Saturday, November 12, 2011

Huskies cruise to fourth straight NCAA West Regional title; Cougar men fourth...

PALO ALTO, California--The sixth-ranked University of Washington women's squad easily won its fourth straight NCAA West Regional cross country championship on an overcast day at the Stanford Golf Course, scoring 50 points to easily outdistance second place Arizona's 98 points.

The Huskies won on the strength of placing all of its five scoring runners in the top 15, led by reigning Pac-12 champ Katie Flood, who finished fifth in 20:14 over the 6k course.

She was followed by redshirt freshman Megan Goethals (left/photo by Paul Merca) , who ran her best race as a Husky in placing eighth in 20:17. Lindsay Flanagan finished tenth in 20:27, followed by Justine Johnson's 13th place finish in 20:38, and Christine Babcock in 14th at 20:39.

Oregon's Jordan Hasay (19:44) took the individual title for the second year in a row, pulling away from early leader Tara Erdmann of Loyola Marymount, who faded to third in 19:53. Cal's Deborah Maier snuck past Erdmann for second in 19:51.

"We ran well. One to five we were twenty-five seconds. Katie Flood was in control and we told her early on to let the leaders go and the team was running great behind her and it wasn't about going after the win today," said UW coach Greg Metcalf. "I thought that was the best run of the year for Justine, Christine, Lindsay, and Megan, and a real solid run from Katie. It was a really good day and I think they walk out of here excited and with some momentum."

Washington State, which was missing top runner Ruby Roberts, finished 14th with a team score of 378 points, led by Caroline Austin's 40th place finish in 21:19. Gonzaga was one spot behind the Cougars with 399 points, led by Lindsay Drake, who finished 34th in 21:11.

Eastern Washington did not have a full team, but Tonya Turner was the Eagles' top finisher in 64th at 21:44.

Perhaps one of the happiest squads at the Stanford Golf Course were the Washington State Cougar men's cross country team, who powered their way to a fourth place team finish.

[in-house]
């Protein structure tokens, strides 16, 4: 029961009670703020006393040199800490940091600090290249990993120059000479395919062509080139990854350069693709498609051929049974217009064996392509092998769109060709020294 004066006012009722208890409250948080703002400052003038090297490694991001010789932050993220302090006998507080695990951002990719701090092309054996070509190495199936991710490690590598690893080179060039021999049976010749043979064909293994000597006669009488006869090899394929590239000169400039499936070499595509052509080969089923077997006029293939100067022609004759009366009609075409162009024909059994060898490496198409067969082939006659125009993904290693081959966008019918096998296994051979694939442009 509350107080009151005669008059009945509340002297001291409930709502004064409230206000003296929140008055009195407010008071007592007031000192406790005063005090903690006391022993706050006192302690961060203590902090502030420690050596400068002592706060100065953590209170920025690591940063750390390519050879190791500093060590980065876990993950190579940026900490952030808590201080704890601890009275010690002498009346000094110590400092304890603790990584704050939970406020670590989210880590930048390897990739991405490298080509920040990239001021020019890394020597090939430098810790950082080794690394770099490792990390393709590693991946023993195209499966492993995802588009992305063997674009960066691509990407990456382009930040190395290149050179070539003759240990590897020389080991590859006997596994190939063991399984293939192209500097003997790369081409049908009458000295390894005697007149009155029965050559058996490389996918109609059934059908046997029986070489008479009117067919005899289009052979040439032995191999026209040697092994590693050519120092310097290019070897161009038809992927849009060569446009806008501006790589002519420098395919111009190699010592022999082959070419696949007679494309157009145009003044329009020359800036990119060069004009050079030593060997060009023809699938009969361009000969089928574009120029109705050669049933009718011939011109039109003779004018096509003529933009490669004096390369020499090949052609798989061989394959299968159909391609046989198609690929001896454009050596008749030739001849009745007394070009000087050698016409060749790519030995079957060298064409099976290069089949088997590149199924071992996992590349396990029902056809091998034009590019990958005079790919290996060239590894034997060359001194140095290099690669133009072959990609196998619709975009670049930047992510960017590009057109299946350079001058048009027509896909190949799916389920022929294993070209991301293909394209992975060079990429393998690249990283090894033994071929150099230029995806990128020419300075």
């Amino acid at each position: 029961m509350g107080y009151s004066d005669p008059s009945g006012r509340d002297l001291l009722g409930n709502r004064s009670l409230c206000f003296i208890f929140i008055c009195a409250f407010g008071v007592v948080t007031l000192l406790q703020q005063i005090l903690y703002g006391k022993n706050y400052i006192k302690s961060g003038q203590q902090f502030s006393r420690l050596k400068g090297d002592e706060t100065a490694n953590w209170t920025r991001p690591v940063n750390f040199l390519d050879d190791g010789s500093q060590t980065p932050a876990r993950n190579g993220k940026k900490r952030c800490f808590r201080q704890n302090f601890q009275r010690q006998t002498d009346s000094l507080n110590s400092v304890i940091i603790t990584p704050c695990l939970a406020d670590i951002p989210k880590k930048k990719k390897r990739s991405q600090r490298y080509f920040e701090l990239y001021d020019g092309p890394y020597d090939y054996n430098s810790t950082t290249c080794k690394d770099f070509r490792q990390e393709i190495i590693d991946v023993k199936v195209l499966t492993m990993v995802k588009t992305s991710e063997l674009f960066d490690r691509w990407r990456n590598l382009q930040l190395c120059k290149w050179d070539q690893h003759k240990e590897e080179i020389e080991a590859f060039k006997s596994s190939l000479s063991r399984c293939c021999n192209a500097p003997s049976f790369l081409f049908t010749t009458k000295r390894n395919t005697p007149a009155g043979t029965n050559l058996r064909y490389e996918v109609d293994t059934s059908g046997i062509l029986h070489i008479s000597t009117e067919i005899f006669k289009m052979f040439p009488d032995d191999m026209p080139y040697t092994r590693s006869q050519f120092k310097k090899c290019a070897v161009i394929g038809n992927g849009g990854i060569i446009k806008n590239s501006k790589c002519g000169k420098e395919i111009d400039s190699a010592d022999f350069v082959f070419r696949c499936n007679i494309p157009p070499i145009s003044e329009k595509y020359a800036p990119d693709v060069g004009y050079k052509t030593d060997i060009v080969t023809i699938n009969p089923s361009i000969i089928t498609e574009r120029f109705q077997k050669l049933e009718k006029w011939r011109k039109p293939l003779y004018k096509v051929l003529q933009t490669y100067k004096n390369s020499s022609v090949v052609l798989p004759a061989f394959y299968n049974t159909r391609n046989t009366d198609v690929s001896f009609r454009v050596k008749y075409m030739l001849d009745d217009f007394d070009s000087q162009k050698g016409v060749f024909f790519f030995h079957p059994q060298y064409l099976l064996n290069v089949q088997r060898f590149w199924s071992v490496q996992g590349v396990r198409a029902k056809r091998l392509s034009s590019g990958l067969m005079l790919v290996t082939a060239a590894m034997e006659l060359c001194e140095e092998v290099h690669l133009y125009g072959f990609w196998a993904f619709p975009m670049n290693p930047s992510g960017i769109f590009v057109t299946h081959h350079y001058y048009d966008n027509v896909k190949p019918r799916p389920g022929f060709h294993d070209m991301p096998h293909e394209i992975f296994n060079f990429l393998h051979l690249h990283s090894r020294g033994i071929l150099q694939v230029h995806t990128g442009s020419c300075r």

Andrew Kimpel (#556) was the first Coug across the line in 13th at 29:46 over the 10k course, followed closely by Jono Lafler (#557, photo by Paul Merca) in 29:47 for 15th.

Justin Englund was 31st in 30:14, followed by Todd Wakefield in 30;21 for 39th place, and Andrew Gonzales closed out the WSU scorers in 43rd in 30:24.

"We ran the way we knew we could and now all of our work has paid off," Cougar co-captain Lafler said.

"The guys were indestructible today. Now we wait and see if we get an at-large bid," said WSU coach Pete Julian.

"It's been a tough road for us. Even if we don't go to NCAA's, I couldn't be prouder of these guys. Kimpel and Lafler exceeded my expectations."

Speaking of his squad, he said that they've found their way in the Pac-12, the most competitive conference in the country.

Here is a video interview with Julian, followed by an interview with top finisher Andrew Kimpel.



The University of Washington finished 11th with 329 points, with Aaron Beattie leading the way in 41st at 30:23. Gonzaga was 18th with 510 points, with Tate Kelly's 81st place finish in 31:08, while Eastern Washington was 23rd with 623 points, led by Simon Sorensen, who was 93rd in 31:24.

No. 6 Stanford won the men's team title with 50 points, followed by No. 8 Portland (53), Cal Poly (122) and Washington State (141). California was a distant fifth (173) with perennial power No. 17 Oregon sixth (175).

Arizona's Lawi Lalang, the 2011 Pac-12 champion, won the West Regional title in a time of 28:34.

Among notables from the state of Washington competing at the West Regionals and placing in the top 25, Stanford's Jake Riley from Bellingham was fifth in the men's race in 28:59.

In the women's race, Sequim native Stephanie Marcy from Stanford was 11th in 20:33. Oregon's Bronwyn Crossman from Bellingham was 15th in 20:43.

Complete results from the NCAA West Regionals are available here.

NOTE: The sports information office of the University of Washington, Washington State University, and Stanford University contributed to this report.

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